Lard is so important to this product that its name is derived from it, with ‘saim’ meaning lard in Spanish. The pastry, after being fermented, is baked at high temperatures. The dish is known and loved across the globe, with variations even recognised in destinations such as South American countries.
Without a doubt, the delectable ensaïmada is not worth missing during your next visit to Mallorca.
The Tumbet, also known as ‘Tombet’, is a traditional food in Spain known for combining cheap and easily sourceable ingredients and quick to prepare.
The Mallorcan dish dates back to the 16th century, and is made typically with peppers, potatoes, tomato, aubergine, olive oil, and garlic which are layered together. This dish truly does the trick when it comes to experiencing the beauty of the simplicity of Mallorcan cuisine.
You’ll find the dish to be plated up at almost all of the local restaurants in Mallorca, in some cases, served alongside meats or fish to accompany this assorted vegetable medley. But, equally, it can be well-enjoyed simply as a vegetarian, or vegan, dish.
Whilst the dish is similar to that of the French’s famed ratatouille, it’s likely that the Spanish created this wholesome culinary masterpiece first, with many of the ingredients, and the preparation method specifically, being more alike to that of Spain’s culinary practices and cuisine.
Tumbet is often consumed as a main, side dish, or even as a tapas, meaning, no matter how hungry you are, there’s always space for trying tumbet during your next visit to Mallorca.
Also known as the Mallorcan version of empanadas, a traditional food in Spain known as a baked or fried pastry filled with meats and vegetables, the panade is Mallorca’s take on this traditional pastry that is equally delicious, if not more!
The panades are formed into cylindrical shapes, with pastry made from lard, and filled traditionally with lamb or sobrasada (a cured pork sausage), onions, and peas. Sometimes, they are also filled with fish and other meats and vegetables. The fish ‘panades’ however are more typical during the period of lent, but you’ll always find that the pastry’s fillings change with the seasons.
The origins of the Panade are somewhat hazy, with no consistent records stating its origins. However, some believe it may have been influenced by Muslims, Christians, or even the Jews.
You’ll find that, during Easter, Panades are a staple on the dinner tables of Mallorcans across the isle. As the dish is traditionally made with lamb, at this time of year residents can make the most of the spring lambs on the island to make a plentiful supply of this savoury treat.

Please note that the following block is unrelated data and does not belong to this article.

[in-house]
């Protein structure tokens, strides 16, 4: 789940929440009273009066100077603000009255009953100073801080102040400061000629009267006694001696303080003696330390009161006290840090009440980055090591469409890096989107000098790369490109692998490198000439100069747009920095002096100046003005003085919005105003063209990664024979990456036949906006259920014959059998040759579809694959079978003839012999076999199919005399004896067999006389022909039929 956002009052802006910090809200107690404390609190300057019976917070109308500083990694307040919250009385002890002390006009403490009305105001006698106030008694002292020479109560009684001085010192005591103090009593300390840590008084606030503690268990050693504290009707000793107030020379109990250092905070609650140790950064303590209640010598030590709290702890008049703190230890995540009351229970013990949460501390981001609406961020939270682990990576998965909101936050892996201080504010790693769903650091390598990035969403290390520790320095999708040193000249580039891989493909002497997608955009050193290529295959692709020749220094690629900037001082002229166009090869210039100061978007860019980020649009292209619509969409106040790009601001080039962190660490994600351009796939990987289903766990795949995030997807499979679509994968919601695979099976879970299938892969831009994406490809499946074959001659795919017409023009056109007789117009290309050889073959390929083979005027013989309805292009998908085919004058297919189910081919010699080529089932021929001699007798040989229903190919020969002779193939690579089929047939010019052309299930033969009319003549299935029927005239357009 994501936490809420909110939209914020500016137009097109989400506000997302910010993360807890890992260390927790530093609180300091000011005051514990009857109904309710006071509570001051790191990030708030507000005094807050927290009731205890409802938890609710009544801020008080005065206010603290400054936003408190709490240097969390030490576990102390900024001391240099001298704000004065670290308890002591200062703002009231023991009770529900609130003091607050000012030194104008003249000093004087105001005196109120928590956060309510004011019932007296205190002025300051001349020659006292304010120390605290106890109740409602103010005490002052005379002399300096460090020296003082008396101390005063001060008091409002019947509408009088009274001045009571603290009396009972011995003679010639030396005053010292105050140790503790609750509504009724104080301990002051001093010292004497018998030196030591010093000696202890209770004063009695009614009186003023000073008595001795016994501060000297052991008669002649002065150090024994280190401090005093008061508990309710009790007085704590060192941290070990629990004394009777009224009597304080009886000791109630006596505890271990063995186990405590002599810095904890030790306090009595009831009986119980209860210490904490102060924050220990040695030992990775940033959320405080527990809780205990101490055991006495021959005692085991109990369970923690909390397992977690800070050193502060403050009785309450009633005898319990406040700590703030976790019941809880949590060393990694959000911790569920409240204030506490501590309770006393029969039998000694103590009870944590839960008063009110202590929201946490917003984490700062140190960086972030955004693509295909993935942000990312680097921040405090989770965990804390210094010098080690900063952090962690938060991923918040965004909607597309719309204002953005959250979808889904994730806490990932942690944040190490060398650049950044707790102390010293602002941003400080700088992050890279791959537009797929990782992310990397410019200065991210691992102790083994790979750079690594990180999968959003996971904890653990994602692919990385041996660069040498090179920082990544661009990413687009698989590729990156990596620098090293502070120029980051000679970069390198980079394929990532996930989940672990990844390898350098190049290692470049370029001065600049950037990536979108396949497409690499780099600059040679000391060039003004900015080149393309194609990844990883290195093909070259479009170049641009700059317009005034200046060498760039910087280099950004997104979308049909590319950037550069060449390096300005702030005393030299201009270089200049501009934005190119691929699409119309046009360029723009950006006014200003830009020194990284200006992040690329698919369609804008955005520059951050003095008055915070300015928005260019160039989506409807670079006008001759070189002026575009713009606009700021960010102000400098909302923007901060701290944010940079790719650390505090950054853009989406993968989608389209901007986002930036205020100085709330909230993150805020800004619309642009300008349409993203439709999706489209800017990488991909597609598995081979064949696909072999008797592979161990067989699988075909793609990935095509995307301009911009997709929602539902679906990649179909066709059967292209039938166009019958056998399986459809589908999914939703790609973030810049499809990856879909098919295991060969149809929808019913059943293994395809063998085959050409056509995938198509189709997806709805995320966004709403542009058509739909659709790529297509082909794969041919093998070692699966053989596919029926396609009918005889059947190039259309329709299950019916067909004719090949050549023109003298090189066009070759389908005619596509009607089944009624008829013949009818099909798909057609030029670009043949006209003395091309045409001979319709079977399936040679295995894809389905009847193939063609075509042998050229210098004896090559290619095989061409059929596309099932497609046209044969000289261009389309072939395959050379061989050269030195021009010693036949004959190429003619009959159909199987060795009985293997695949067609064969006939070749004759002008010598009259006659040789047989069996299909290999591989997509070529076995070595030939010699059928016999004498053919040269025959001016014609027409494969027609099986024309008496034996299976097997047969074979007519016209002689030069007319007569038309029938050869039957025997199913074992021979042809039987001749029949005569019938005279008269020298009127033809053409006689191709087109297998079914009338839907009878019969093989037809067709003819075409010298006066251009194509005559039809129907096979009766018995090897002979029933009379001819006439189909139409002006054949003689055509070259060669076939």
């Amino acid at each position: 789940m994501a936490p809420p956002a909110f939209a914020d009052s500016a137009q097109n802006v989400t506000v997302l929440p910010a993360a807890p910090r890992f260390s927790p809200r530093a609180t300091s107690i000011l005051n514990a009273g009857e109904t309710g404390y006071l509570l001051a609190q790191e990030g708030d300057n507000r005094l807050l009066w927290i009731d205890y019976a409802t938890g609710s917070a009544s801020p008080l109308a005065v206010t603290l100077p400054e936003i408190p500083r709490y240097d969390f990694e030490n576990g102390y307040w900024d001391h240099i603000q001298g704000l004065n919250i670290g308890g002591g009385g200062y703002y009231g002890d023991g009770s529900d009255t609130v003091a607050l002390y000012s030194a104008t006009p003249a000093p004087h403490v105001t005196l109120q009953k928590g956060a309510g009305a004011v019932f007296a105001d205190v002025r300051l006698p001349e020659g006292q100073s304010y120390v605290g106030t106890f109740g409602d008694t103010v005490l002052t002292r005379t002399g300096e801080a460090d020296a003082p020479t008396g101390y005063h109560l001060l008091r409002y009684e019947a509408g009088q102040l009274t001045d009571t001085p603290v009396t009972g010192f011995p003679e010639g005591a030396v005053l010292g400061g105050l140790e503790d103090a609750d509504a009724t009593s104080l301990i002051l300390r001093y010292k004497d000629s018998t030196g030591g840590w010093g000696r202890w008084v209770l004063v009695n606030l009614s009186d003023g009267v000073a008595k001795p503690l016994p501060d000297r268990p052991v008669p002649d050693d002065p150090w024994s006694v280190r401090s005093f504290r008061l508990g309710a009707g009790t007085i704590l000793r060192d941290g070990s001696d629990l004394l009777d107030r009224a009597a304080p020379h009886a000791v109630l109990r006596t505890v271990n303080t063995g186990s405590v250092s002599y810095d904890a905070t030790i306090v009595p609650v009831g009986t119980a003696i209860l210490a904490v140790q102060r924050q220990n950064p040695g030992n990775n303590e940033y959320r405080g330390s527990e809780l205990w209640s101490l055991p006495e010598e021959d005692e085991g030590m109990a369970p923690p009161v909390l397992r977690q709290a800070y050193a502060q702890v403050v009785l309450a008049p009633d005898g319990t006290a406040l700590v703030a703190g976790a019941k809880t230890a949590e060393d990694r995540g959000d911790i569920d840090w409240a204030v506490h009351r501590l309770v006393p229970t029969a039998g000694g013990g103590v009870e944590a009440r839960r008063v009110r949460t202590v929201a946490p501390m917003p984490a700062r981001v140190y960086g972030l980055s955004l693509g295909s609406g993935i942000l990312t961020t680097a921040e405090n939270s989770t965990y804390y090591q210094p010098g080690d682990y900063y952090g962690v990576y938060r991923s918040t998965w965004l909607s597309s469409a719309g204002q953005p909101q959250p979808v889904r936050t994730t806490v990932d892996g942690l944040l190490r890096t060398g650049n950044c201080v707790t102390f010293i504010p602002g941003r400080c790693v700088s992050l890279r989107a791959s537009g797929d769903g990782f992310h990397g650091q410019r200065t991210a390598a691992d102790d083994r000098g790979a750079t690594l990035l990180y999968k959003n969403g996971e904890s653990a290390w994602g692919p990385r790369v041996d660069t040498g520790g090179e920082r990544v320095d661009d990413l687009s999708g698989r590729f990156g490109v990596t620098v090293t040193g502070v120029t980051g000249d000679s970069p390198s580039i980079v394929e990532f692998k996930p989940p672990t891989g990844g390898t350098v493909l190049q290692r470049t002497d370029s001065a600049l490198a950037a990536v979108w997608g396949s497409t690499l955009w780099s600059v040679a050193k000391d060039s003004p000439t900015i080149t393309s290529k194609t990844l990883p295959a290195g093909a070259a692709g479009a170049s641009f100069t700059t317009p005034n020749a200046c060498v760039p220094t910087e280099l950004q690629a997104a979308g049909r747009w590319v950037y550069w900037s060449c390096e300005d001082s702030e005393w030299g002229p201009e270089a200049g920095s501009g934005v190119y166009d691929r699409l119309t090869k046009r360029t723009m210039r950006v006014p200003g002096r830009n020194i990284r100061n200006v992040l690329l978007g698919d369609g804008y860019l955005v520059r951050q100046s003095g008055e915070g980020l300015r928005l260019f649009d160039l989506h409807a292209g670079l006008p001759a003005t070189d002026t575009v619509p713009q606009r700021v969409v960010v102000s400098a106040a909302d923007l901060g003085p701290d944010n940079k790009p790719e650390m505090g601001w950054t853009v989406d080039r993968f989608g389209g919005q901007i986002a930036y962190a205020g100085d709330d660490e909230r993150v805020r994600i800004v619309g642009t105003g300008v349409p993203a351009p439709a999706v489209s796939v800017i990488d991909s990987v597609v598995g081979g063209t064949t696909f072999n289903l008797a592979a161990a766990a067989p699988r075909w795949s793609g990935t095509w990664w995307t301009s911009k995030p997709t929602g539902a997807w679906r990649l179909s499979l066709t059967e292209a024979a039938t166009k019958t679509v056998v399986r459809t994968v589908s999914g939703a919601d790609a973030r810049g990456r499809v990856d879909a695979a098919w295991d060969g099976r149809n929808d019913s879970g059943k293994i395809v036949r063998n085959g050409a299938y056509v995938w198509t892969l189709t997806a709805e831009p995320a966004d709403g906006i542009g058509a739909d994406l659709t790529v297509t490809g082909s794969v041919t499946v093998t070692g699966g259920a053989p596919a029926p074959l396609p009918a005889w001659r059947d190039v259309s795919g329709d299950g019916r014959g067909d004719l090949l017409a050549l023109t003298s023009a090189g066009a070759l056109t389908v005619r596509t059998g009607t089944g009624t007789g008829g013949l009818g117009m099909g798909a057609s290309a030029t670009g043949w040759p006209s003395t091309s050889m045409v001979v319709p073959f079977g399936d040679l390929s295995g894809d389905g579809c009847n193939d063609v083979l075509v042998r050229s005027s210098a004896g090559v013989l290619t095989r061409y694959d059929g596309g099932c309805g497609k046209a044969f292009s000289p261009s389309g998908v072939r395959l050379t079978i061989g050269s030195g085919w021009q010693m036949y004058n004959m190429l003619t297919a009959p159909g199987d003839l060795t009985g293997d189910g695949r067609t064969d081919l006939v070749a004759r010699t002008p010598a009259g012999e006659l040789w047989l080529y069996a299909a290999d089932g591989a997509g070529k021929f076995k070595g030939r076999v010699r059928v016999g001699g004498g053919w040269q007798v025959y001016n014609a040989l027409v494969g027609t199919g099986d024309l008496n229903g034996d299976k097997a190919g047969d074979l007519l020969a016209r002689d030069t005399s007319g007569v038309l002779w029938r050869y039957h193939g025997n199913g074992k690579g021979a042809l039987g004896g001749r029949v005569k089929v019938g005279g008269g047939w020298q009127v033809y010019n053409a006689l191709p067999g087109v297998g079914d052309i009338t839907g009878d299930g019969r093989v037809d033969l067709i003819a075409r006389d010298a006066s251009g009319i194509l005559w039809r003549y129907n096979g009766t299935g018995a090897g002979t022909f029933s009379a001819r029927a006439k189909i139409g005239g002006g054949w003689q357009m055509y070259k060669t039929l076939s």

Coca Mallorquina, also known as Coca, is a popular Spanish food that can be found throughout the Catalonia region of Spain bordering the Mediterranean, and on the Balearic islands.
The word ‘Coca’ is derived from the Scandinavian and Germanic word ‘kaka’ translating to ‘cake’. They are seasoned flatbreads, or tarts, that consist of a chewy dough cut into slabs which are typically covered in toppings including vegetables, meats, cheeses, fruits, and nuts, and can be found in sweet and savoury variations.
You’ll likely find Coca in the majority of bakeries and cafes across Mallorca, making it the perfect midday snack to indulge in whilst you’re exploring some of the island’s most captivating destinations. Any combination of toppings can be used and, often, you’ll find local Mallorcan bakeries utilising seasonal produce to make their Coca Mallorquina.
Traditionally, Coca was, and still is, made utilising the remnants of dough cut off from preparing bread, and by adding whatever vegetables were to hand to craft this delicious Spanish delicacy.
The sobrassada is a type of cured sausage that is simply salivated over by residents and visitors alike across Mallorca. The sausage is usually made with pork belly or bacon, pork loin or mince, and seasoning, including paprika to give it its distinct flavour and colour.
Whilst Muslim rule left the tradition of creating cured pork sausage all but a distant memory, the Sobrassada survived to the modern day, and incorporated paprika soon after this was brought to the island during the 1700s and 1800s.
You’ll find the sobrassada being incorporated into almost every type of dish in Mallorca. From being a tapas as it is smushed atop crisp sliced bread, to being added into panadas even, it seems that it’s a well-savoured, and sought Spanish delicacy.
You’ll find the sobrassada in markets and delicatessens across the island but also incorporated in many dishes in restaurants and eateries given its popularity. This is why you can’t miss at least savouring this spicy favourite once during your visit to Mallorca.
From spicy cured sausage to rich and flavoursome stews, Mallorca has given birth to a plethora of delectable dishes and mouth-watering eats that will leave you craving another bite long after you’ve left.
Utilising the best of the local ingredients whilst honouring long-standing Spanish traditions, Mallorcan cuisine is unlike anything on our world map and will give you a new lease and perspective of Spanish cuisine during your next visit.
For those who are tempted by the thought of Mallorca’s local cuisine, here at Vida Villas we offer a range of Mallorcan rental properties placing you in a prime position of some of the best destinations to sample some of the island’s most decadent and delicious foods.
You can contact a member of our team to discuss what options we have available for you to find the perfect villa for your wants and needs.